Mary Lou Kelly:  Needless to say, it was stuffed to the brim- even the public rooms were turned into dormatories. We did have a stateroom, but many slept in the public rooms.

Sylvia ( Greer ) Love: Because I was sick in our cabin most of the time, I have no lasting impression of the Athenia, except that it seemed like an awfully big boat. The cabin was small, with bunk beds, no port hole.   ( third class, I think )

Daily routine aboard the Athenia

Florence ( Kelly ) Roseman: We only had about 24 hours on the ship before she was torpedoed. We did have a lifeboat drill and we signed up for our dining time and all the crew were very helpful and pleasant.

Charlie Grant: Not much time to see much of the ship as we only had about twenty four hours aboard, so no daily routine was set.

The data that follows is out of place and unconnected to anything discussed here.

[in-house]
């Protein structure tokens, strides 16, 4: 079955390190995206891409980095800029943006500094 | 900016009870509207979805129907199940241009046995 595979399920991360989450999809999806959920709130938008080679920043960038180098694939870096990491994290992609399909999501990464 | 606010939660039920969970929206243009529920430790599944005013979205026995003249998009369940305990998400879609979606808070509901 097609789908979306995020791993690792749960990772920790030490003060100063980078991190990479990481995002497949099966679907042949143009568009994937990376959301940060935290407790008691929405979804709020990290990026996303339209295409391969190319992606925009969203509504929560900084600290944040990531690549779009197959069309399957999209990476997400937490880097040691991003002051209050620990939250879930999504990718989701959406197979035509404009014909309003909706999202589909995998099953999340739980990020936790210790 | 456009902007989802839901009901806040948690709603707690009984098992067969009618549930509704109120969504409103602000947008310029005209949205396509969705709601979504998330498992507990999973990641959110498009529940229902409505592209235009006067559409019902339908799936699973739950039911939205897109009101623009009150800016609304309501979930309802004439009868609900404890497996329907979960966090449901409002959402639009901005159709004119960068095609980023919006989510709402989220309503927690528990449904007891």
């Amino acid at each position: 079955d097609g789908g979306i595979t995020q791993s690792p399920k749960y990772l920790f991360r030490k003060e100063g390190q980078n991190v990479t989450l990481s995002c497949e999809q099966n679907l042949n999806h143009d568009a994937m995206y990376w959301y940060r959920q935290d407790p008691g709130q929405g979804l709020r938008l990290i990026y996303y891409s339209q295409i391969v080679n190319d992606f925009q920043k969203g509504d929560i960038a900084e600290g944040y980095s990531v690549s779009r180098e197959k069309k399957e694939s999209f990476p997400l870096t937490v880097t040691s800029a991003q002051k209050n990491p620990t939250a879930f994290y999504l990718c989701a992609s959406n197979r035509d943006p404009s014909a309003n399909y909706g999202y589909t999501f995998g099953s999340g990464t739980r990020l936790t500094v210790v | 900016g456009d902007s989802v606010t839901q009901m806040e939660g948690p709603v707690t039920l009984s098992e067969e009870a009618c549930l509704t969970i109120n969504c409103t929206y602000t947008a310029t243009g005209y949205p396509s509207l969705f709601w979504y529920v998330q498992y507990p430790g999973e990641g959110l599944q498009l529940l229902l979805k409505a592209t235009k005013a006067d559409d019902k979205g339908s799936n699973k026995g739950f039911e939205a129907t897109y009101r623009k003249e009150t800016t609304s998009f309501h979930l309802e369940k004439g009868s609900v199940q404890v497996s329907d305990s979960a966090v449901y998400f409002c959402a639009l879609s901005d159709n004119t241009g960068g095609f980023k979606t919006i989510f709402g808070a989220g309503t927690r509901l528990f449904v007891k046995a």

Philip Gunyon: The usual activities for children were walking on deck, touring the lounges. I particularly recall the gymnasium with it's mechanical horses, stationary bicycles and rowing machines. Finally, we had a 'mandatory' rest in the afternoon.

Gerry Hutchinson: I remember one evening of sing song, but again, we had so little time.

Thomas Ritchie: There were so many on board we had to serve meals in three sittings.

Mary Lou Kelly: I remember the overall was very pleasant- enjoyed the deck space and being on the deck for walking and such. We did meet people, especially in the dining room during meals. We did the usual- some reading. We had taken some books from the library- which I felt guilty about that we had not returned them.

Wilhemina Greer: The other passengers were looking forward to seeing their loved ones too, and each one of us would tell what we were bringing home to our friends and family. We planned to make them so happy with our gifts from the old country.

Sylvia ( Greer ) Love: I don't recall the ship's daily routine, except I do remember the lifeboat instructions. I had no opportunity to play with the others, because I was ill most of the time.